The fight to end child marriage

An Indian groom puts vermilion, a traditional marriage symbol, on the forehead of his underage bride during a mass wedding outside Kolkata. India is one of 12 countries working with the UN to halt the forced marriage of children. (AFP)
Updated 21 January 2019

The fight to end child marriage

  • Saudi Arabia’s Shoura Council has moved to abolish a practice that remains a hidden scandal in many parts of the world
  • Child marriage is a generations-old custom still practiced today around the world

RIYADH: When Saudi Arabia’s Shoura Council voted on Jan. 11 to ban child marriage in the Kingdom, it joined a global movement seeking to end a practice that is harmful not just to girls’ health — child brides are more likely to experience domestic violence and die in childbirth — but also to their future, as they are less likely to remain in school.

According to UNICEF, the term “child marriage” is used to refer to both formal marriages and informal unions in which a girl or boy lives with a partner before the age of 18. An informal union is one in which a couple live together for some time, intending to have a lasting relationship, but do not have a formal civil or religious ceremony.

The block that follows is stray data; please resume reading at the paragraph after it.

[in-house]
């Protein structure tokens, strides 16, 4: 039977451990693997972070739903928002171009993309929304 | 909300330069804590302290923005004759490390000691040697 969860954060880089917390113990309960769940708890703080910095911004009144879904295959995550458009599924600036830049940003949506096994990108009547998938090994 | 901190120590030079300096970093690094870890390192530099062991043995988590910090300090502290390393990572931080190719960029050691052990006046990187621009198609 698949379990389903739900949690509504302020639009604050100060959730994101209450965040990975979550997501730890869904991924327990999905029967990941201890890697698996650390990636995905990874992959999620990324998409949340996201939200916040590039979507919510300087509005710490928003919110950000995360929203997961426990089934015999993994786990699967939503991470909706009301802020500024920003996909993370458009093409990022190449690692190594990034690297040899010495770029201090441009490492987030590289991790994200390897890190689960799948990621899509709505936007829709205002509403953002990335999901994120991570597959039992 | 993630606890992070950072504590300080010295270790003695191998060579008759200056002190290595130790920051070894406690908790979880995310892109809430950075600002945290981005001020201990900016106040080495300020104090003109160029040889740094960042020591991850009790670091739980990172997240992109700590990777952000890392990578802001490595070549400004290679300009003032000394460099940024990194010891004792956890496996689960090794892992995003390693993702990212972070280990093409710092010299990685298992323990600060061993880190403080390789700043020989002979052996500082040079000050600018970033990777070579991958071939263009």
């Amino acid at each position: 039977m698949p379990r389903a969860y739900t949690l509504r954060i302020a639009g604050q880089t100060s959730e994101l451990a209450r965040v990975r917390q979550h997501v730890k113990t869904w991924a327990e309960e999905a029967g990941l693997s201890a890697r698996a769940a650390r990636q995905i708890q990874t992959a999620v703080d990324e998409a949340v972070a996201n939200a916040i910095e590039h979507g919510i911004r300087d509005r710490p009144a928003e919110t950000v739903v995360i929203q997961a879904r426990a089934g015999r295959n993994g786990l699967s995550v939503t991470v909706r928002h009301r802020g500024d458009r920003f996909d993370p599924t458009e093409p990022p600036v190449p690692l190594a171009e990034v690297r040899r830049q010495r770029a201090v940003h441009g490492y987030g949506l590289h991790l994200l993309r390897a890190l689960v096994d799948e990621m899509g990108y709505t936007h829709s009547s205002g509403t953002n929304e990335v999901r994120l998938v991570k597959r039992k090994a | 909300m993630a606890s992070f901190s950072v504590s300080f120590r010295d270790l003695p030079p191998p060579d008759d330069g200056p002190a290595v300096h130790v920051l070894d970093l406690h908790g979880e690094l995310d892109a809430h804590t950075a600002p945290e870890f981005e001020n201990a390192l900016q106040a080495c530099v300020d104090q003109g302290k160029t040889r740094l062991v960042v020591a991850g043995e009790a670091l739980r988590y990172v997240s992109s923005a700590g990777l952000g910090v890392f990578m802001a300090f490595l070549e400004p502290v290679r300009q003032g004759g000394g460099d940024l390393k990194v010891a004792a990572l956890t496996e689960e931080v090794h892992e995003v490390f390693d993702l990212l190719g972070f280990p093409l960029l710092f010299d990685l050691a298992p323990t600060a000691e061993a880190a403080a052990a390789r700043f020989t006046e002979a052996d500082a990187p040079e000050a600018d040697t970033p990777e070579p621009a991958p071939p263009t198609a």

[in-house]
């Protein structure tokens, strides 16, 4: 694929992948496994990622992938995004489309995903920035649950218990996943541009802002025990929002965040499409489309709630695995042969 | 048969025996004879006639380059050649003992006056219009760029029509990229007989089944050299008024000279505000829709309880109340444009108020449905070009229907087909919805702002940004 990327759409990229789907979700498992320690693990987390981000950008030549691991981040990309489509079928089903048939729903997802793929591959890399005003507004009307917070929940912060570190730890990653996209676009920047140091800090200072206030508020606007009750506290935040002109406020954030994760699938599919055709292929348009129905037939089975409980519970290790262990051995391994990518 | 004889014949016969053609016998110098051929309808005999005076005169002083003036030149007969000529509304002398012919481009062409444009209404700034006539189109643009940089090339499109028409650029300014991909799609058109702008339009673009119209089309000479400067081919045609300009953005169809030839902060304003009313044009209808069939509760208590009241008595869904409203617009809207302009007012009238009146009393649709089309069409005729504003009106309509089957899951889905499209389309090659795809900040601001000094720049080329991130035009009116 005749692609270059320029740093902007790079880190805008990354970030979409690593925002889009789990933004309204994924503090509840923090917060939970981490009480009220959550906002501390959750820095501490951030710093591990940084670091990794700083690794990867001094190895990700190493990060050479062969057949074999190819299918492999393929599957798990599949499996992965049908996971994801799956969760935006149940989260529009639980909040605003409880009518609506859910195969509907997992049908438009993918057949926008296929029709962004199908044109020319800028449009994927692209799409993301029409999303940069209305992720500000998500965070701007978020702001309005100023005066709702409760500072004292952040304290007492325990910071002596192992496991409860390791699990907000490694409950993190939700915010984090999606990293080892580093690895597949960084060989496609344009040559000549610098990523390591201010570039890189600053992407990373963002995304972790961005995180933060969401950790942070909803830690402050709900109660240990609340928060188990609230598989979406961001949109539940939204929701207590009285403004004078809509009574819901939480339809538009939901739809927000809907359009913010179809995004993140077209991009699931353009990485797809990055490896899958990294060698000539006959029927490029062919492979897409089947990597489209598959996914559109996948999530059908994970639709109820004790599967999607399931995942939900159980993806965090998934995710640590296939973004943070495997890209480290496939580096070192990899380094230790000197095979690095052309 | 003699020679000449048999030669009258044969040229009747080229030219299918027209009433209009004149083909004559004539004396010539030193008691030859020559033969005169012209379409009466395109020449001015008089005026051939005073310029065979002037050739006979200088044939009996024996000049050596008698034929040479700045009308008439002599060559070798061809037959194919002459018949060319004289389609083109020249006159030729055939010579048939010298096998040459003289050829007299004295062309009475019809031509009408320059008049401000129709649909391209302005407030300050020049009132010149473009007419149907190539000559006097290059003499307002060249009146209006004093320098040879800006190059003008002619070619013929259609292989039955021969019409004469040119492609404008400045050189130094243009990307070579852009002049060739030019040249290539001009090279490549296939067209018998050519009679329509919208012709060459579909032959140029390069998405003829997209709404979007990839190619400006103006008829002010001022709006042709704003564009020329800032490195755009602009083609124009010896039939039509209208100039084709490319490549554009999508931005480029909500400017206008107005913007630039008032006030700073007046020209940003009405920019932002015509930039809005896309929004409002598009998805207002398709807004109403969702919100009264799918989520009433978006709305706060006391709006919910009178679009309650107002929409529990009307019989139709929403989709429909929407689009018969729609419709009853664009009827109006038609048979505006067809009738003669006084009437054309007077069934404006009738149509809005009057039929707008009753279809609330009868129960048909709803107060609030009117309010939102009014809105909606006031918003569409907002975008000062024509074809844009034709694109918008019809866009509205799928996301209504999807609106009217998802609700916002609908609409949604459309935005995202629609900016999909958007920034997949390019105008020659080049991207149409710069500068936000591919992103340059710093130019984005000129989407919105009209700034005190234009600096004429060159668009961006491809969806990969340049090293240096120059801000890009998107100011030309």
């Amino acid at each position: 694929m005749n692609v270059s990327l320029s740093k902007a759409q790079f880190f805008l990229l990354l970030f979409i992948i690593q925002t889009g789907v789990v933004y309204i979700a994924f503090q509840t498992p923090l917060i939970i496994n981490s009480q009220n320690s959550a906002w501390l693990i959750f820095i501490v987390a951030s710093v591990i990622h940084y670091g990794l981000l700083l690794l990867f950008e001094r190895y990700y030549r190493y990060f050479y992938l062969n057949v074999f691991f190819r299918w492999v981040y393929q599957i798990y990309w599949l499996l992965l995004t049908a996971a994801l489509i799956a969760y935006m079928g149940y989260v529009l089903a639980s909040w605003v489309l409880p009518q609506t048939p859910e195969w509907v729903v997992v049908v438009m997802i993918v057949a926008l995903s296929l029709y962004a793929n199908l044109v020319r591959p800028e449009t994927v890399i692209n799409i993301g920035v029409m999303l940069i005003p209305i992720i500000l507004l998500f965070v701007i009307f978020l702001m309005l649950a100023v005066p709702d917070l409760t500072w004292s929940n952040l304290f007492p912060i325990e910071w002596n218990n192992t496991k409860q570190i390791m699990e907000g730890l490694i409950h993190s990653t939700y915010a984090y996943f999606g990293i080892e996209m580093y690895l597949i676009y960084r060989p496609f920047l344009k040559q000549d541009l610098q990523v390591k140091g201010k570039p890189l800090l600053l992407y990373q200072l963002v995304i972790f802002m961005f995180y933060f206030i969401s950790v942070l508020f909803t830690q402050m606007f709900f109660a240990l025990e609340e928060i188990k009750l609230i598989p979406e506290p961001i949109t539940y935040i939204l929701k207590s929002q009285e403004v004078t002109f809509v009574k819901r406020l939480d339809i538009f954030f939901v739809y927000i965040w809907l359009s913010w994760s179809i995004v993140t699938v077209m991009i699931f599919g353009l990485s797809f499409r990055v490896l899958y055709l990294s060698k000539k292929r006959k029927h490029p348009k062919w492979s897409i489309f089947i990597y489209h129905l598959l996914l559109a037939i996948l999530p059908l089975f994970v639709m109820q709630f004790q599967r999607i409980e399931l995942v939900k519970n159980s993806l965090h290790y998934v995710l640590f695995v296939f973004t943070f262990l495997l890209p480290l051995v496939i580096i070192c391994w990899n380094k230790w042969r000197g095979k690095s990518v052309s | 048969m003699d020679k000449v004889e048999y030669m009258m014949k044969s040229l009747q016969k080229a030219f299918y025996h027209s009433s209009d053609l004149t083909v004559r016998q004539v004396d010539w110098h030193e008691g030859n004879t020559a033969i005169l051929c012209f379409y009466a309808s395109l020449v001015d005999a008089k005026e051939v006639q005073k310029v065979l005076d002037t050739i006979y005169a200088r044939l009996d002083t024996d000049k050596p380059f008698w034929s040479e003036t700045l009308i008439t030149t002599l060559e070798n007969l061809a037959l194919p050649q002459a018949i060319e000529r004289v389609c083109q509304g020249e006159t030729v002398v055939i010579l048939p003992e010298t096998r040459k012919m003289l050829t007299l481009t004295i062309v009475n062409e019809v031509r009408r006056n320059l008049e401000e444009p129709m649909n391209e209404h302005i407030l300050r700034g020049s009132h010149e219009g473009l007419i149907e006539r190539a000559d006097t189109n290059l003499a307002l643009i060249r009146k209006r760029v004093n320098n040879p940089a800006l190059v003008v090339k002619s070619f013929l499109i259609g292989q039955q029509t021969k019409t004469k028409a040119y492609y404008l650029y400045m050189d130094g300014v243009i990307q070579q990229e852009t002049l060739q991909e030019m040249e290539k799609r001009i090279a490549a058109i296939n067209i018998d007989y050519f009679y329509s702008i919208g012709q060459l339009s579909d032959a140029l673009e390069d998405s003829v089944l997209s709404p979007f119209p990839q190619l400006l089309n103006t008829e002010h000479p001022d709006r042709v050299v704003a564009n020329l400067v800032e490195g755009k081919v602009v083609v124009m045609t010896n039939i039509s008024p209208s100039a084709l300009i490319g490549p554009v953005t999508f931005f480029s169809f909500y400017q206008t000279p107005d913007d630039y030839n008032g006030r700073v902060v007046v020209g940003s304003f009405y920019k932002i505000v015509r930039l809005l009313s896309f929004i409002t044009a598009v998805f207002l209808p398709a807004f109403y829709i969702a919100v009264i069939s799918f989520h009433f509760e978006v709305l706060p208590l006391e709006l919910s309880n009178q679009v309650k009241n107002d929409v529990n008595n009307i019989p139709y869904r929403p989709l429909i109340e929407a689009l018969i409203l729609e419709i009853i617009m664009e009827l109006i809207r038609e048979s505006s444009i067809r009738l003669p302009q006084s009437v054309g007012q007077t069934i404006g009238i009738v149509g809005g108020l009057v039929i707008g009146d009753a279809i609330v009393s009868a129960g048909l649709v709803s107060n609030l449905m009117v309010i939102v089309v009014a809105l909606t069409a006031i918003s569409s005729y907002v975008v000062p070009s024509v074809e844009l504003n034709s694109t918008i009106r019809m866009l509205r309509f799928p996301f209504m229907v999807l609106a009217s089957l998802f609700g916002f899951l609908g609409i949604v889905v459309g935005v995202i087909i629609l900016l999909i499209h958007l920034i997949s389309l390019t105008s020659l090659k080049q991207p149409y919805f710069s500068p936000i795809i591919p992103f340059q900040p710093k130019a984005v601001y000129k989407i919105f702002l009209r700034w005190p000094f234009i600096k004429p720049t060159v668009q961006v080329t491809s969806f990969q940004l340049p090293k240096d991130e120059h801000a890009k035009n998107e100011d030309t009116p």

The Shoura Council banned child marriages for both genders with the approval of two-thirds of its members.

The law was eight years in the making, and was put before the council at least five times in last year’s council sessions. The members voted to approve regulations limiting marriages of those under 18 years of age and banning marriages involving children under 15 years of age. The law was effective immediately.

Shoura Council member Dr. Hoda Al-Helaissi said the law is an important step in protecting children’s rights.

 “The idea was to protect girls more than anything, but also young boys,” she said. “You cannot expect a girl of 10 or 12 to understand what marital relations are, or for her body to correctly carry a baby. There are a lot of health issues involved.”

Al-Helaissi explained the reason behind the delay in approving the law. “The usual argument was that it took place in the days of the Prophet (Muhammad). But times have changed since the olden days, and we are not just talking about Islam. It was used as a bartering tool for (those in) poverty, where the fathers received dowries. 

“Things are completely different now,” she said. “The law gives them the possibility of an education and future.” 

Times are certainly changing in Saudi Arabia, which is modernizing under the Vision 2030 reform plan. And while the latest step is one of many taken recently to empower women, the Kingdom is not even among the 20 countries that have the highest absolute numbers of child marriages. 

Most child marriages take place in poverty-stricken countries in which families benefit financially from a daughter’s marriage, or in countries that adhere strictly to traditional norms. In many such countries, girls are viewed as a burden on families — in need of safeguarding to protect their honor — while boys are considered breadwinners.